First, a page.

This started life as leftover chicken wrapped in lettuce, courtesy of Nigel Slater. It quickly became breaded pheasant escalope (my mother says that's the best fate to have befallen a pheasant), spent a brief episode as breaded pork escalope (my sister-in-law doesn't eat bird-like foods - except duck and goose) and has now incarnated itself in fishy form.
It's desperately simple and is hardly a recipe. It's just that the ever-familiar Chinese 5-spice works extremely well with breaded stuff and also with fruity chutney - the sort that needs using up from your Christmas hamper. And breading fish is an absolutely superb way to enjoy the less prestigious, but cheaper, more sustainable and perfectly healthy fish varieties. I have used pollack here, but plaice, flounder, whiting and dab are all great options.
I've never quite understood why, when panéeing an ingredient we are directed to season the flour or the breadcrumbs. Why not just season the main protagonist? And with fish I recommend to season well.
I think an ideal accompaniment for this dish (whether made with fish, pheasant or pork) is steamed pak choi with an oyster sauce dressing. However, pak choi is not available year-round (well, yes it is in the supermarkets), but a willing alternative, in season at this time of year, is Swiss chard. The oyster sauce dressing I have noted below is from Rick Stein and is one I turn to regularly. Any fruity chutney will accompany well. There's a pear one I make a batch of from time to time when my veg box gets a little overly pear-heavy and that's a real winner.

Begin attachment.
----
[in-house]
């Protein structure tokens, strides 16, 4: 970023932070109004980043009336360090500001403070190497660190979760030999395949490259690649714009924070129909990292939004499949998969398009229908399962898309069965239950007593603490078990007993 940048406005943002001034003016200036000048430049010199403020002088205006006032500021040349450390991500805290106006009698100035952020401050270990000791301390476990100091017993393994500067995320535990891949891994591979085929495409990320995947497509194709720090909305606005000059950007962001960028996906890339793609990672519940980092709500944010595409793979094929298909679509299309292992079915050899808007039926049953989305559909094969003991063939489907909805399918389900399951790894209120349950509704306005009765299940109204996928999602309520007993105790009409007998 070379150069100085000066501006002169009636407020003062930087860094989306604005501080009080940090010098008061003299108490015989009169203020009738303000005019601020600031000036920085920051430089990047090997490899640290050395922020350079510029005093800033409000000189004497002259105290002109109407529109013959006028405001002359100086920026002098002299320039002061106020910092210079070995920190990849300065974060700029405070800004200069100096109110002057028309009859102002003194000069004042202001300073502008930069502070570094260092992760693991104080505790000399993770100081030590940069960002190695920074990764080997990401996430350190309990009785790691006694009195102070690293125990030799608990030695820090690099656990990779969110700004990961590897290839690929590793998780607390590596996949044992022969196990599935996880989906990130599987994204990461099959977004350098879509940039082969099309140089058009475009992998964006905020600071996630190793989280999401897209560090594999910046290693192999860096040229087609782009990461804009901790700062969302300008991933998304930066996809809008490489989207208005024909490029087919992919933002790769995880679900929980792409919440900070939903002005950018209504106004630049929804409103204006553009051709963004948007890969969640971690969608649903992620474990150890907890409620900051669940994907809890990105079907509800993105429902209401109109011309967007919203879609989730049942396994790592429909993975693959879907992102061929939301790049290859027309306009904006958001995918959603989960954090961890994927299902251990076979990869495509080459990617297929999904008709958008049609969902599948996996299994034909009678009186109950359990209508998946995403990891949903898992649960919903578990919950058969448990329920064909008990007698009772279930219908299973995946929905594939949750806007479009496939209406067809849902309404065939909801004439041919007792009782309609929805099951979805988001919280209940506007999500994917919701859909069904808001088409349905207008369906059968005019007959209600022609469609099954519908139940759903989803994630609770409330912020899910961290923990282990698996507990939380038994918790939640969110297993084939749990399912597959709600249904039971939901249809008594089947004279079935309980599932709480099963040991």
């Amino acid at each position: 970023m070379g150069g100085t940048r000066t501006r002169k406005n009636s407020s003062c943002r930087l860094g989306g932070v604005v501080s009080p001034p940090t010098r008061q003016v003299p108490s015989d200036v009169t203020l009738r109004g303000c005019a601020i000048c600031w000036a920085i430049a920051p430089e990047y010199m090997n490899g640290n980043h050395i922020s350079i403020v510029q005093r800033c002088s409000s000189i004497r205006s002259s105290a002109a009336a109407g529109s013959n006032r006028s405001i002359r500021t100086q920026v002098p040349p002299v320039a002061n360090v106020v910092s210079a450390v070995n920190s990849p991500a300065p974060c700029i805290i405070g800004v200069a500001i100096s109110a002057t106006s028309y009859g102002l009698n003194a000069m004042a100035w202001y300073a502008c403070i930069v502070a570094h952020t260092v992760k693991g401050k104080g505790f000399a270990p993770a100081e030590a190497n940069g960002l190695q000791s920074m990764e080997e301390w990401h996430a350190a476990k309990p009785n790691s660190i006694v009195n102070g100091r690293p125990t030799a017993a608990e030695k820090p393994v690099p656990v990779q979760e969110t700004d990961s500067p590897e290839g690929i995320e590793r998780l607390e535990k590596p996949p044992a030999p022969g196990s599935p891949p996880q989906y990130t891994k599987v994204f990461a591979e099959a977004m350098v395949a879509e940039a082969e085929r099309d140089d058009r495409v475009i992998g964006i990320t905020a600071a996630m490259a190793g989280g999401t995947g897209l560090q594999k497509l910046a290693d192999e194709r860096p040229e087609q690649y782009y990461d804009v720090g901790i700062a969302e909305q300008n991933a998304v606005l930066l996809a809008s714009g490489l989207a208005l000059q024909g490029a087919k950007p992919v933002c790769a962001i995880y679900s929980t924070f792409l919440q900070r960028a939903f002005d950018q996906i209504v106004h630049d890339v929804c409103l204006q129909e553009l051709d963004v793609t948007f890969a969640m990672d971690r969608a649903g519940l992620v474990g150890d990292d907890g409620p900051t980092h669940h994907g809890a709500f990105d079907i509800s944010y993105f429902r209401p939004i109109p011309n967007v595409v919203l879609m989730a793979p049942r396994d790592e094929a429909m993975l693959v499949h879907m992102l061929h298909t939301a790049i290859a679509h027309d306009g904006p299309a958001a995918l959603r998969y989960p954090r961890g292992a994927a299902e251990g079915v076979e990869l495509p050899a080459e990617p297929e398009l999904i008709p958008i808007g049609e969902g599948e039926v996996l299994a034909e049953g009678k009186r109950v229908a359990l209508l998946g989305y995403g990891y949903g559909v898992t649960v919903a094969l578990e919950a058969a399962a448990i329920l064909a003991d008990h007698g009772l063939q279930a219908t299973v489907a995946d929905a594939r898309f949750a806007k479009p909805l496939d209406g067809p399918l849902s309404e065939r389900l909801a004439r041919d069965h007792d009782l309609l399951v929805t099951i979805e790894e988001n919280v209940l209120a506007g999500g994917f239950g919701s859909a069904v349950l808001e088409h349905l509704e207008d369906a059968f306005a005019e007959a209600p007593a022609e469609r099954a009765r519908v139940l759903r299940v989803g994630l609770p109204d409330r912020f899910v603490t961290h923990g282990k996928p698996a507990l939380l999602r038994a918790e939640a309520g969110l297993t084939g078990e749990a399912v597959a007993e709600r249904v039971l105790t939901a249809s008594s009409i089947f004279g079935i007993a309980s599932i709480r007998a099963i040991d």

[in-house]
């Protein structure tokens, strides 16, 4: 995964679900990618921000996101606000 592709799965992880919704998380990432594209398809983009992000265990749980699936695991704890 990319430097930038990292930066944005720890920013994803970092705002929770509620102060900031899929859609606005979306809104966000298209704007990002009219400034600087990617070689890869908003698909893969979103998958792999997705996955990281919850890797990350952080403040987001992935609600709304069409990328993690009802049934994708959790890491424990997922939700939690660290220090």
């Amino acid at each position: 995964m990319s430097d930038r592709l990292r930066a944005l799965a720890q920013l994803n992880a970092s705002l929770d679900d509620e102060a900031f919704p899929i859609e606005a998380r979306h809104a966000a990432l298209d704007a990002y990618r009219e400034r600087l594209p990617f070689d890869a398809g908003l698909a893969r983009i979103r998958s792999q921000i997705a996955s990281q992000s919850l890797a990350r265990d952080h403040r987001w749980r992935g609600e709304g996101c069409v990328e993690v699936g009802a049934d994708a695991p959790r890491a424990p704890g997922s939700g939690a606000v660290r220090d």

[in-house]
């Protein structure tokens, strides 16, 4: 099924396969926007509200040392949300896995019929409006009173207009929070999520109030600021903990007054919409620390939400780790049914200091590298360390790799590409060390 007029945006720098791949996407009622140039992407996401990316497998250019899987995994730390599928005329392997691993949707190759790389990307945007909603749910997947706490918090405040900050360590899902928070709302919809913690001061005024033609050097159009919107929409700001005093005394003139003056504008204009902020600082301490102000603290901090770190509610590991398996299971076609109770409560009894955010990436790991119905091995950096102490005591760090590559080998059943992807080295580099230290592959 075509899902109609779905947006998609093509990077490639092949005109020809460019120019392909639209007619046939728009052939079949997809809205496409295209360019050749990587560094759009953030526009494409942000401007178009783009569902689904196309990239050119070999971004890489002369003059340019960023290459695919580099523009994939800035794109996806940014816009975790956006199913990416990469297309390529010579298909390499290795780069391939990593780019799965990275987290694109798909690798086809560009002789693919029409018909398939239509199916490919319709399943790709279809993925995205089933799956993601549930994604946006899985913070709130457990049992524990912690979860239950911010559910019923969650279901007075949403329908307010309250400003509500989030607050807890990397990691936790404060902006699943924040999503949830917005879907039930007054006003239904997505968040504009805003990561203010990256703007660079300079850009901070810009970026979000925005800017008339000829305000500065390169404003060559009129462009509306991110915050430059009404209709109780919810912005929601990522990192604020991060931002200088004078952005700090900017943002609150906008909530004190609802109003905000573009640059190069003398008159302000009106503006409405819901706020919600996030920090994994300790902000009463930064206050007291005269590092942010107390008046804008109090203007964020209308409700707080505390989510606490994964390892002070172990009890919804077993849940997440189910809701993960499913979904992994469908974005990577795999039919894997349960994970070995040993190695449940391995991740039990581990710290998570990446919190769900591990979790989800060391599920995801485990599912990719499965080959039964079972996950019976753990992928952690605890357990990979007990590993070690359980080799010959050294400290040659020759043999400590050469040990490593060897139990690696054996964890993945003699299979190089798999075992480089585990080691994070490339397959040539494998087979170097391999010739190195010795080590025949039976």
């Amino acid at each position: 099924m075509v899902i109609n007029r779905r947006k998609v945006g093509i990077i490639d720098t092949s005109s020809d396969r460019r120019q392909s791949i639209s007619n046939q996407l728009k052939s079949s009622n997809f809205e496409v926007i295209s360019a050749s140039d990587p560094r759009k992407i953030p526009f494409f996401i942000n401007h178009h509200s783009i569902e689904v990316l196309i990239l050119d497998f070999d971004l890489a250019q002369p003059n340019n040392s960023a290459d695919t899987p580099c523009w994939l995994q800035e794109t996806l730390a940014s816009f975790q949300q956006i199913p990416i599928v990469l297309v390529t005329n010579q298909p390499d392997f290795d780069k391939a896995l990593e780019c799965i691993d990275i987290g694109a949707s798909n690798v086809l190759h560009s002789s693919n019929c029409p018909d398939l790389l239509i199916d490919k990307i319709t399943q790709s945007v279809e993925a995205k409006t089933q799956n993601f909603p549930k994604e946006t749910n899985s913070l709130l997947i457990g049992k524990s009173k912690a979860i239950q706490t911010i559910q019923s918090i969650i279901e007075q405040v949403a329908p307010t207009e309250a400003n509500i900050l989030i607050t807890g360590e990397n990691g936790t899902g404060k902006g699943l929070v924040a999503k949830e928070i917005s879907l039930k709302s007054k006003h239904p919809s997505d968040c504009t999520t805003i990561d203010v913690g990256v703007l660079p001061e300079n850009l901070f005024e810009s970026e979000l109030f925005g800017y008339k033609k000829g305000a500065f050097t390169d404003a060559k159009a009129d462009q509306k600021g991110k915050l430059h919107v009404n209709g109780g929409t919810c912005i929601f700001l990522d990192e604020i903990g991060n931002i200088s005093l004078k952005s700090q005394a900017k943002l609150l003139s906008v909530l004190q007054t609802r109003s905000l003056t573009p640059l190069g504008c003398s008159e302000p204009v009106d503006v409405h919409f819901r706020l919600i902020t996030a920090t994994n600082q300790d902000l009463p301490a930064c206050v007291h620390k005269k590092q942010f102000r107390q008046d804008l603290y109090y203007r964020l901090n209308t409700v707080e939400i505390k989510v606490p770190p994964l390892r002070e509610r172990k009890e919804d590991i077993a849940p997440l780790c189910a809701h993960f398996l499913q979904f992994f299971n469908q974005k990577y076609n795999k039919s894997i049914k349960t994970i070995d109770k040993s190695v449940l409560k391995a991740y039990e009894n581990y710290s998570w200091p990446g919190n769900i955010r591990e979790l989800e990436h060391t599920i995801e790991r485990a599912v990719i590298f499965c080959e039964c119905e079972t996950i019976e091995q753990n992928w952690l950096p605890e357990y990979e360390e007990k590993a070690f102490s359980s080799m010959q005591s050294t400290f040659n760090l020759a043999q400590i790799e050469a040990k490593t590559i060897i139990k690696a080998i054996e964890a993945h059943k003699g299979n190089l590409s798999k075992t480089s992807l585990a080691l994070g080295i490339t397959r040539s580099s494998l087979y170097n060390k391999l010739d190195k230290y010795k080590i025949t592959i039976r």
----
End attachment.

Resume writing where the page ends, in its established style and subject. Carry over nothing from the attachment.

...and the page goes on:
No need for quantities in this recipe.
5-Spice Breaded Fish
Skinless fish fillets
Sunflower or vegetable oil for shallow-frying
Breadcrumbs (Panko are ideal)
Salt and freshly-ground black pepper
Season the fish fillets with salt, pepper and a dusting of Chinese 5-spice.
Put the flour, whisked egg and breadcrumbs in separate bowls, then coat the fish fillets first in the flour, then in the egg and finally in the breadcrumbs.
Shallow fry the breaded fillets for a minute or so on either side until golden and cooked through. Drain on kitchen paper.
Serve with lemon wedges and your choice of fruity chutney.
Oyster sauce dressing. In a small saucepan combine 2 tsp sunflower oil, 1 tsp sesame oil, 4 tbsp oyster sauce and 1 tbsp soy sauce and warm. This will make sufficient dressing for steamed greens for four.
"Rick Stein's Food Heroes", Rick Stein (2002), pp. 171: https://www.amazon.co.uk/Rick-Steins-Food-Heroes-Stein/dp/0563534745
"Chinese chicken and chutney sandwich", Nigel Slater's Dish of the Day, BBC, accessed 12 January 2020: https://www.bbc.co.uk/programmes/p00zzlgp